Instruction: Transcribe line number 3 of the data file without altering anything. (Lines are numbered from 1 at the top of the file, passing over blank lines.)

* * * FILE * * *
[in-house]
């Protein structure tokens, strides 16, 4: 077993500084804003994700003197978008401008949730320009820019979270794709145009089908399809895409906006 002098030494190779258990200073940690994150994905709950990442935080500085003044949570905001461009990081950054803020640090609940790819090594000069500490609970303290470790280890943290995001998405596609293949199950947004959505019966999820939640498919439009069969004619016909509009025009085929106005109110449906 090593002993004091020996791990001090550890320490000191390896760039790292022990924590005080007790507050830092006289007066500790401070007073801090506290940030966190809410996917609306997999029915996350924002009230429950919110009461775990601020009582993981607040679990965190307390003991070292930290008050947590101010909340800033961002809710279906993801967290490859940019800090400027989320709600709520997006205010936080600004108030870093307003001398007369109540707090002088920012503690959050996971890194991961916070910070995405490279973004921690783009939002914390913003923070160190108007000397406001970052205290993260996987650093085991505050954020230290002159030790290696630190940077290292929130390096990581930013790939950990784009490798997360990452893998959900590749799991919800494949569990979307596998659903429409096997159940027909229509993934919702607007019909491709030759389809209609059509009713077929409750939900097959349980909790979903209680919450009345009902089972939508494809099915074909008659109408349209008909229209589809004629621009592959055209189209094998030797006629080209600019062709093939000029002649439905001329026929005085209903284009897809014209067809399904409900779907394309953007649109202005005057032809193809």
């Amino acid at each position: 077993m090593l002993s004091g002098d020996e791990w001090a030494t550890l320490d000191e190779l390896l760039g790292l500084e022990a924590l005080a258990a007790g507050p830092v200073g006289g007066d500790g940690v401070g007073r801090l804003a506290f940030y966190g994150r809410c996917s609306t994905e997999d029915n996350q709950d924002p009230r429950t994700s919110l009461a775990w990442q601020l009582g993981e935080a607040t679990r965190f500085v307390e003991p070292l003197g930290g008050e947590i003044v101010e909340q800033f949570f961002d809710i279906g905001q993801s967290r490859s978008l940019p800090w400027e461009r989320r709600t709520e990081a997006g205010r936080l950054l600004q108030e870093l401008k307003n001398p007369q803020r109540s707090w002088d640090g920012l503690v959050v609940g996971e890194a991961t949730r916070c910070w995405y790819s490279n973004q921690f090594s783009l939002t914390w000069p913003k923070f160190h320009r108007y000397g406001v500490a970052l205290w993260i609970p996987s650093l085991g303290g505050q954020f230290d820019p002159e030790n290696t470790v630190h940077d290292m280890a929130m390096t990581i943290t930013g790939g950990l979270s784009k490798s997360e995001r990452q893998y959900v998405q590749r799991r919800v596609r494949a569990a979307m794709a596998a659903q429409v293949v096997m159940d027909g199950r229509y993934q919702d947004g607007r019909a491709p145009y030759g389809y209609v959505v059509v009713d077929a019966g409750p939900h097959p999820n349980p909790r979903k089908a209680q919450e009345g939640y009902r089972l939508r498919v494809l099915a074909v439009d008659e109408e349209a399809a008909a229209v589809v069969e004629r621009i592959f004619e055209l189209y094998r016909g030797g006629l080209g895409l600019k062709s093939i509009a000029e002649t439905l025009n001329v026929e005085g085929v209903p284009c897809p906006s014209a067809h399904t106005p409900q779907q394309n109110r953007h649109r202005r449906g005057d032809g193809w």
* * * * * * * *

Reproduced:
């Amino acid at each position: 077993m090593l002993s004091g002098d020996e791990w001090a030494t550890l320490d000191e190779l390896l760039g790292l500084e022990a924590l005080a258990a007790g507050p830092v200073g006289g007066d500790g940690v401070g007073r801090l804003a506290f940030y966190g994150r809410c996917s609306t994905e997999d029915n996350q709950d924002p009230r429950t994700s919110l009461a775990w990442q601020l009582g993981e935080a607040t679990r965190f500085v307390e003991p070292l003197g930290g008050e947590i003044v101010e909340q800033f949570f961002d809710i279906g905001q993801s967290r490859s978008l940019p800090w400027e461009r989320r709600t709520e990081a997006g205010r936080l950054l600004q108030e870093l401008k307003n001398p007369q803020r109540s707090w002088d640090g920012l503690v959050v609940g996971e890194a991961t949730r916070c910070w995405y790819s490279n973004q921690f090594s783009l939002t914390w000069p913003k923070f160190h320009r108007y000397g406001v500490a970052l205290w993260i609970p996987s650093l085991g303290g505050q954020f230290d820019p002159e030790n290696t470790v630190h940077d290292m280890a929130m390096t990581i943290t930013g790939g950990l979270s784009k490798s997360e995001r990452q893998y959900v998405q590749r799991r919800v596609r494949a569990a979307m794709a596998a659903q429409v293949v096997m159940d027909g199950r229509y993934q919702d947004g607007r019909a491709p145009y030759g389809y209609v959505v059509v009713d077929a019966g409750p939900h097959p999820n349980p909790r979903k089908a209680q919450e009345g939640y009902r089972l939508r498919v494809l099915a074909v439009d008659e109408e349209a399809a008909a229209v589809v069969e004629r621009i592959f004619e055209l189209y094998r016909g030797g006629l080209g895409l600019k062709s093939i509009a000029e002649t439905l025009n001329v026929e005085g085929v209903p284009c897809p906006s014209a067809h399904t106005p409900q779907q394309n109110r953007h649109r202005r449906g005057d032809g193809w």